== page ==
I believe that America is called to lead the cause of freedom in a new century. I believe that millions in the Middle East plead in silence for their liberty. I believe that given the chance, they will embrace the most honorable form of government ever devised by man. I believe all these things because freedom is not America’s gift to the world, it is the Almighty God’s gift to every man and woman in this world.

This moment in the life of our country will be remembered. Generations will know if we kept our faith and kept our word. Generations will know if we seized this moment, and used it to build a future of safety and peace. The freedom of many, and the future security of our nation, now depend on us. And tonight, my fellow Americans, I ask you to stand with me.

In the last four years, you and I have come to know each other. Even when we don’t agree, at least you know what I believe and where I stand.

You may have noticed I have a few flaws, too. People sometimes have to correct my English — I knew I had a problem when Arnold Schwarzenegger started doing it. Some folks look at me and see a certain swagger, which in Texas is called “walking.” Now and then I come across as a little too blunt — and for that we can all thank the white-haired lady sitting right up there.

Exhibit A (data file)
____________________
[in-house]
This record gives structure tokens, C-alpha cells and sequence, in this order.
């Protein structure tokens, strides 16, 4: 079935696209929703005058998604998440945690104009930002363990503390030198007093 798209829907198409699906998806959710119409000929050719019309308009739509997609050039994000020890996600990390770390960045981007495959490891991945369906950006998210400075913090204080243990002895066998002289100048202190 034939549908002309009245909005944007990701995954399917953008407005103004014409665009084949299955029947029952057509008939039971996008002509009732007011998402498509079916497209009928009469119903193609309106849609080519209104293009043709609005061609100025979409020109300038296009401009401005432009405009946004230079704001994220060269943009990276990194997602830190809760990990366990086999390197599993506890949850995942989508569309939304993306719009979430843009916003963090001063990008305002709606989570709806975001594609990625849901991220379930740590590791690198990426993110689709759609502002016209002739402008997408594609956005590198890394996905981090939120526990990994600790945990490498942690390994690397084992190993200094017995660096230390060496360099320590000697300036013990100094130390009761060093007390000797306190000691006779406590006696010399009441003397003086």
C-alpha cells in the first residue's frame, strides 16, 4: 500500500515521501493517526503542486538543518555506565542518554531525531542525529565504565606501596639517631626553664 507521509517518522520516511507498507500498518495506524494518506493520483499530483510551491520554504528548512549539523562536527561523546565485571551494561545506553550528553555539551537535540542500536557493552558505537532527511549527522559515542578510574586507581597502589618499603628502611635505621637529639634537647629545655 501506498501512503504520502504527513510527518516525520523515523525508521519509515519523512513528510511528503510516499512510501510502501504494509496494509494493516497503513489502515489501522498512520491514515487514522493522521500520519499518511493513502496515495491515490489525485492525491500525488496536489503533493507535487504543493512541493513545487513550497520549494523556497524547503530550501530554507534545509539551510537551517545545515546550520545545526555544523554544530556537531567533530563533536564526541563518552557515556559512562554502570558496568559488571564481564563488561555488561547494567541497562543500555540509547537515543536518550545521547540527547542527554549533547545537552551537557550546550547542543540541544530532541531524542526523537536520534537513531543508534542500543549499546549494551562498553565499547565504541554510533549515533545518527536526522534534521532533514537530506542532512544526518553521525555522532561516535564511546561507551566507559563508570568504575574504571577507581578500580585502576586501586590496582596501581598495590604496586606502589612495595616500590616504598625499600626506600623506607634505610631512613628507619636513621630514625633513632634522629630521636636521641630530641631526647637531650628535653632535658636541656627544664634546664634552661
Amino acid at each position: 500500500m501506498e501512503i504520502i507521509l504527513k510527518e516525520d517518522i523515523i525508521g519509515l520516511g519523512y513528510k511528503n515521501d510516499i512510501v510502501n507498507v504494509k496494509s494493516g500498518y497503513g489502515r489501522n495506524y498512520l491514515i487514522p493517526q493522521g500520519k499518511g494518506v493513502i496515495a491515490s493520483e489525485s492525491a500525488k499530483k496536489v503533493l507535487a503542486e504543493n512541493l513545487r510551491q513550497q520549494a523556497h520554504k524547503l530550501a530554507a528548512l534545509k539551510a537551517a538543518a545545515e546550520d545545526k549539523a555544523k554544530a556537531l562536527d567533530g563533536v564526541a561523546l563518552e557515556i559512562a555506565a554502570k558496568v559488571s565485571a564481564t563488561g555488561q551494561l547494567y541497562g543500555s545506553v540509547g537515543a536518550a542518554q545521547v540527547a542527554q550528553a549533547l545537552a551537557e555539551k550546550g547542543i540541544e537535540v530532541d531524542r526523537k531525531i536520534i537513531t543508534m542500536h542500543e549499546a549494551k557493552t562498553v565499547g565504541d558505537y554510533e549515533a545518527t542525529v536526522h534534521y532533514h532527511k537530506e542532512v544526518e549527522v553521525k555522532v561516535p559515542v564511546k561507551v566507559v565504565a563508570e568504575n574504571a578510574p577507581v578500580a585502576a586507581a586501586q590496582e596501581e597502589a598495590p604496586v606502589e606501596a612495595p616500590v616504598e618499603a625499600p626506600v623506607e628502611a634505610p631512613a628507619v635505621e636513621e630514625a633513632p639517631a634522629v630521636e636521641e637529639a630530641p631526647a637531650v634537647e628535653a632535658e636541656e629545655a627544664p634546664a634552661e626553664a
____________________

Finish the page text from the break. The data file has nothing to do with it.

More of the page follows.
One thing I have learned about the presidency is that whatever shortcomings you have, people are going to notice them — and whatever strengths you have, you’re going to need them. These four years have brought moments I could not foresee and will not forget. I have tried to comfort Americans who lost the most on September 11th — people who showed me a picture or told me a story, so I would know how much was taken from them. I have learned first-hand that ordering Americans into battle is the hardest decision, even when it is right. I have returned the salute of wounded soldiers, some with a very tough road ahead, who say they were just doing their job. I’ve held the children of the fallen, who are told their dad or mom is a hero, but would rather just have their dad or mom.